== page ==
I took deep breaths and absently moved some files around, never looking up. I saw the Bailiff motion to me again, to indicate attendees should be told to sit; they had remained standing respectfully throughout my humbling ordeal. I waved my hand; they sat as one. Not a propitious beginning to my new judicial adventure. That morning, the court served me a large piece of humble pie for lunch; I would have preferred a cold beer to aid its digestion. No one sat with me that day; I didn’t smell like “Irish Spring.”
Over the course of my five years as a Judge, I heard many cases, such as Small Claims, Breach of Contract, Torts (personal injuries), and Landlord-Tenant matters. “Small Claims” is a misnomer. The $7,500 limit on damages may seem small in the grand scheme of our judicial system, but to litigants, it is no small matter. Indeed, it might be the most important thing in their lives at that time. Fortunately, it did not take long to understand the gravity to folks who were standing before me, seeking fairness and justice. If I gained any wisdom while serving as a Magistrate, it was this: Each day as I entered the courtroom I reminded myself that what I was about to do was the most important thing to citizens appearing before me at “The Bench.”
Before the Residential Landlord-Tenant Act (RLTA), South Carolina laws were heavily weighted in landlords’ favor, because they were immunized against tort liability. In 1986, the South Carolina Legislature wished to eliminate existing laws favoring landlords. Passage of the RLTA leveled the playing field; it created tort liability as a tenant remedy, previously unavailable, to punish landlords who violated provisions of RLTA. Landlords could no longer do naughty things with impunity, such as turning off water, electricity or withholding “essential services.” If landlords act maliciously, they are subject to financial penalties. And tenants must maintain their premises or be subject to financial damages.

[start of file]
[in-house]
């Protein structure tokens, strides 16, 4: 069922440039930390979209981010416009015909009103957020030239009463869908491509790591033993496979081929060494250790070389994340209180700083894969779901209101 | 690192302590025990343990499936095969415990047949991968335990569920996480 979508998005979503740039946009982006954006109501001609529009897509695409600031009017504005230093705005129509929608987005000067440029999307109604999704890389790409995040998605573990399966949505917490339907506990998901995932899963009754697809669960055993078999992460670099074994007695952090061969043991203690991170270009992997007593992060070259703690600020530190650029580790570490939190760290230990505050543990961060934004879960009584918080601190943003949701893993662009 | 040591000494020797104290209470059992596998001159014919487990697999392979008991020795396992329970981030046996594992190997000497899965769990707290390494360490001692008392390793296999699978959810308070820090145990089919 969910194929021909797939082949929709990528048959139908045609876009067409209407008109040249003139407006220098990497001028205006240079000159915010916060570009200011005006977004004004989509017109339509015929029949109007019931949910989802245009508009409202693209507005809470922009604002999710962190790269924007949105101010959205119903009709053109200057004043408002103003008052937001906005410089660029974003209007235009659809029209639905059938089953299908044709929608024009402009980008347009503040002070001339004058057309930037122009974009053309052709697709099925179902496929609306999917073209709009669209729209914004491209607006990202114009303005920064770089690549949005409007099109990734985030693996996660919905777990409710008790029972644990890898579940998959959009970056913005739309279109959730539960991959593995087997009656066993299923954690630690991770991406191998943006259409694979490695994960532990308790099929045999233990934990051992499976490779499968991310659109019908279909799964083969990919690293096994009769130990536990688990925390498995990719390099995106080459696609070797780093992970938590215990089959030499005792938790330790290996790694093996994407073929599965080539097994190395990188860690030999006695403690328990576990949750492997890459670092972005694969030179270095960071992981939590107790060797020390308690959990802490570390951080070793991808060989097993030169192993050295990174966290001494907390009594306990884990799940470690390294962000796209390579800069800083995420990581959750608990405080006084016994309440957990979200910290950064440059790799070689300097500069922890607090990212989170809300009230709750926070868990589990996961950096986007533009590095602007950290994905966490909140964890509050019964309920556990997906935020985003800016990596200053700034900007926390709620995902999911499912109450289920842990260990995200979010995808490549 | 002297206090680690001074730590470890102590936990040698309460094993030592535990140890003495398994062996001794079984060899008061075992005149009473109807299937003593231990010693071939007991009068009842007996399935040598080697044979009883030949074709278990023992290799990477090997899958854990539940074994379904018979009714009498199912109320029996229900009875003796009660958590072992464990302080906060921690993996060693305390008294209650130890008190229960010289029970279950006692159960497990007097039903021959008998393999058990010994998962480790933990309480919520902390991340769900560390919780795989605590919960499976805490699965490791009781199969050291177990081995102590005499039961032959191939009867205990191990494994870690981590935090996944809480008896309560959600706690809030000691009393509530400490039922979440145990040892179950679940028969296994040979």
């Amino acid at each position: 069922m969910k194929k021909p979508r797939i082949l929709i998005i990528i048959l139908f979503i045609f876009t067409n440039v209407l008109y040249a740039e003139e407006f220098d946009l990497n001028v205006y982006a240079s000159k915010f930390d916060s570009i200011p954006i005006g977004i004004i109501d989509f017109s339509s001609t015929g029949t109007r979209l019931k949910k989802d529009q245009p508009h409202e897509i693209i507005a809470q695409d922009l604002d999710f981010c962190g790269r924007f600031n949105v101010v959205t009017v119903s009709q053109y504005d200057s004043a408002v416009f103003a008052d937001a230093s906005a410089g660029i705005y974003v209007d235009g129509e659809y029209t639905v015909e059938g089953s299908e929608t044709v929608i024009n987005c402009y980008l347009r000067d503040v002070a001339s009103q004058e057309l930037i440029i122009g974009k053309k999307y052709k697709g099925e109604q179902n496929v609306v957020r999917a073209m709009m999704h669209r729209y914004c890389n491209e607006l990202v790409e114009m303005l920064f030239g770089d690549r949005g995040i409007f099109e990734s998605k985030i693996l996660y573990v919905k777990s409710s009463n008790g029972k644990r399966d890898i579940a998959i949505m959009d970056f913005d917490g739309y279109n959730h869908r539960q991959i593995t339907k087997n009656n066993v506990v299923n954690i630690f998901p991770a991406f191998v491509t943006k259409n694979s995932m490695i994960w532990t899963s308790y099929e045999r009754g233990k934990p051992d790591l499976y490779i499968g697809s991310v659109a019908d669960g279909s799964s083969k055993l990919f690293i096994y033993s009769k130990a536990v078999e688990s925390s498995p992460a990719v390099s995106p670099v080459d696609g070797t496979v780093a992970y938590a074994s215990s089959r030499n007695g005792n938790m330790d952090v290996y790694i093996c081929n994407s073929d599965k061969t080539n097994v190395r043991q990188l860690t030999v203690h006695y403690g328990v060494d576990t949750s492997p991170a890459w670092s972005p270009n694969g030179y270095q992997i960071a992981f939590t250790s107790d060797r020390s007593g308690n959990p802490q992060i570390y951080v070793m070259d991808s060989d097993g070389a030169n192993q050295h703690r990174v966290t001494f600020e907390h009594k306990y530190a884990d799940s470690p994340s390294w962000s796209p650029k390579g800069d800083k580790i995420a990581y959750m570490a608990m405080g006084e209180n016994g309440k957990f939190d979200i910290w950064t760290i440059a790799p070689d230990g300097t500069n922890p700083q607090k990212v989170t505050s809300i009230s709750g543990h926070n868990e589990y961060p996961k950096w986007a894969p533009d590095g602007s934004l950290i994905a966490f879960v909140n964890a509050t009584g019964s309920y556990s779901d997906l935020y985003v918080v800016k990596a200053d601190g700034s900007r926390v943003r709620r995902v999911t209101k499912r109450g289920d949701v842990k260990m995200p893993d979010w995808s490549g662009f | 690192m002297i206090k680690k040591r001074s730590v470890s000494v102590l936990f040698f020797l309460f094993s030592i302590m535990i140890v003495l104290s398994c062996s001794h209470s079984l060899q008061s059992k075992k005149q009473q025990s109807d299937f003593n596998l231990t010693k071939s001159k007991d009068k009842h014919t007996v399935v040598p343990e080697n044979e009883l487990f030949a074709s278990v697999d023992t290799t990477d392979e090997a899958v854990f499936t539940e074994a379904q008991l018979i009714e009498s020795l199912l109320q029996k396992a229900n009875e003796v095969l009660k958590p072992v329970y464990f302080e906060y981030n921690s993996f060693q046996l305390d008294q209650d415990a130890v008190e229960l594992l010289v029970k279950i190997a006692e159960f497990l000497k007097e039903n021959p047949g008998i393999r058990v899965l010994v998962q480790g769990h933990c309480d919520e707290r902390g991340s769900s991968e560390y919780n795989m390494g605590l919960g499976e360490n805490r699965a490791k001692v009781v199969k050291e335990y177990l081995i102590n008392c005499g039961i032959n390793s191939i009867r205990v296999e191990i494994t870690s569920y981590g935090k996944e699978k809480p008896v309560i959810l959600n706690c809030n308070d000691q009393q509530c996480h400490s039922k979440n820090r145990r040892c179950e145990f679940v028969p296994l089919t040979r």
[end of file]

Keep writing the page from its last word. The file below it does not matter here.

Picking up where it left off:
It is to Magistrate’s Court that landlords go to seek permission to evict tenants. Grounds for eviction include failure to pay rent, end of term of tenancy, and violation of lease contract. Paying rent on time is obligatory; the law grants tenants a five-day grace period, beyond which, if unpaid, landlords may request a “writ of ejectment.” If the judge finds for the landlord, the court must grant the writ within five days, and after service by a sheriff’s deputy, the tenant must vacate the premises, voluntarily or otherwise.
Magistrate’s Court was purposely constructed so that parties could represent themselves without hiring a lawyer. This is called pro serepresentation. Magistrates expect pro selitigants to be fully prepared to present their cases. I was amazed at how unprepared pro selitigants often were; and especially how laissez fairefolks were about their appearance in court. Dress like an adult; it shows respect for the court. In court, females’ attire should not share secrets of their anatomy; it offends Magistrates and such unveiled ladies may be compelled to adorn a court-provided very ugly sweater from the Dollar Store to keep those secrets unrevealed. Some judges have been known to expel an overly exposed lady from their courtrooms. I did so myself.
“All rise. Court adjourned.”
David Taub was Mayor of Beaufort from 1990-1999.